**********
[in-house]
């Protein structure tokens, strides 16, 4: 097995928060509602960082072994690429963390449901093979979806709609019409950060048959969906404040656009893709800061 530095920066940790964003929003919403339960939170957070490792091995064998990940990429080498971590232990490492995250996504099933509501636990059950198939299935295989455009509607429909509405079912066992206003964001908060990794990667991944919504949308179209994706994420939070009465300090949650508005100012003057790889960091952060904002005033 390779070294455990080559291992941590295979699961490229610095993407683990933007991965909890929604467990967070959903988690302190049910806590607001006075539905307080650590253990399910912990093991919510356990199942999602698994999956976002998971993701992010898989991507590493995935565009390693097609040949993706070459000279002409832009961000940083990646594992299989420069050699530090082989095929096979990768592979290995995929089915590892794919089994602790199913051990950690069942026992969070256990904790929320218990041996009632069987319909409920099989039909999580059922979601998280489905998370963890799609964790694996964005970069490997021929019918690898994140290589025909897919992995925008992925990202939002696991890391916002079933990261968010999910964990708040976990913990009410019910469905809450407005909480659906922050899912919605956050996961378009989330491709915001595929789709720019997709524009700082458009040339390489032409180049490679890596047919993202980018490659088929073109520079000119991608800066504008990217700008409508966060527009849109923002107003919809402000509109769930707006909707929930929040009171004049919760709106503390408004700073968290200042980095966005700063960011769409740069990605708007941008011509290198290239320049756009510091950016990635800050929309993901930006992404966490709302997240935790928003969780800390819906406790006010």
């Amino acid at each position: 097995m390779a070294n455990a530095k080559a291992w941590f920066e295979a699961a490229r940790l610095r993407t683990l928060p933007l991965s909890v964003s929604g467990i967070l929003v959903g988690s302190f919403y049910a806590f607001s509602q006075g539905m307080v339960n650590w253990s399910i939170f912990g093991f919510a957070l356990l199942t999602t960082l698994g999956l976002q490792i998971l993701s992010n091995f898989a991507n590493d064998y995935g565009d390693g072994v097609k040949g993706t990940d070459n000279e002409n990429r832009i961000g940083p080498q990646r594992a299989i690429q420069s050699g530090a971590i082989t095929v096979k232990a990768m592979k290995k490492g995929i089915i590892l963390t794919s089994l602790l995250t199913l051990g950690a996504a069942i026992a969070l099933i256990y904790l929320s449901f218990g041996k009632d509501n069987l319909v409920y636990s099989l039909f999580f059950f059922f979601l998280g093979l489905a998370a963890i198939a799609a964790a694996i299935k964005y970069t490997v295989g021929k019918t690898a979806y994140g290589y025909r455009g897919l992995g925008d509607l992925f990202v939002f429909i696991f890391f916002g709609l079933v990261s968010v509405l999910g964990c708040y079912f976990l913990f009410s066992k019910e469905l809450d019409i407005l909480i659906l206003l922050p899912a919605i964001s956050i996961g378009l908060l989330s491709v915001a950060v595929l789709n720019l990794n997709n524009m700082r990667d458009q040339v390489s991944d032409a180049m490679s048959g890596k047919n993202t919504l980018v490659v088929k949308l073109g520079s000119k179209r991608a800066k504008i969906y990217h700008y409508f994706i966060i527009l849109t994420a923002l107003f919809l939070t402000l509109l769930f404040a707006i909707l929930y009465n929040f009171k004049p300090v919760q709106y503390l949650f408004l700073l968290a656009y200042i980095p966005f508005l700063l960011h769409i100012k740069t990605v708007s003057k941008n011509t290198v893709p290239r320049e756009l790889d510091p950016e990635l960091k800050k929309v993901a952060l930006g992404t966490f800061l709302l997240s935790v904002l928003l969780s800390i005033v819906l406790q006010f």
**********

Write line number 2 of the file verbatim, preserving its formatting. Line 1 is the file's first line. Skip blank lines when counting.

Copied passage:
């Protein structure tokens, strides 16, 4: 097995928060509602960082072994690429963390449901093979979806709609019409950060048959969906404040656009893709800061 530095920066940790964003929003919403339960939170957070490792091995064998990940990429080498971590232990490492995250996504099933509501636990059950198939299935295989455009509607429909509405079912066992206003964001908060990794990667991944919504949308179209994706994420939070009465300090949650508005100012003057790889960091952060904002005033 390779070294455990080559291992941590295979699961490229610095993407683990933007991965909890929604467990967070959903988690302190049910806590607001006075539905307080650590253990399910912990093991919510356990199942999602698994999956976002998971993701992010898989991507590493995935565009390693097609040949993706070459000279002409832009961000940083990646594992299989420069050699530090082989095929096979990768592979290995995929089915590892794919089994602790199913051990950690069942026992969070256990904790929320218990041996009632069987319909409920099989039909999580059922979601998280489905998370963890799609964790694996964005970069490997021929019918690898994140290589025909897919992995925008992925990202939002696991890391916002079933990261968010999910964990708040976990913990009410019910469905809450407005909480659906922050899912919605956050996961378009989330491709915001595929789709720019997709524009700082458009040339390489032409180049490679890596047919993202980018490659088929073109520079000119991608800066504008990217700008409508966060527009849109923002107003919809402000509109769930707006909707929930929040009171004049919760709106503390408004700073968290200042980095966005700063960011769409740069990605708007941008011509290198290239320049756009510091950016990635800050929309993901930006992404966490709302997240935790928003969780800390819906406790006010």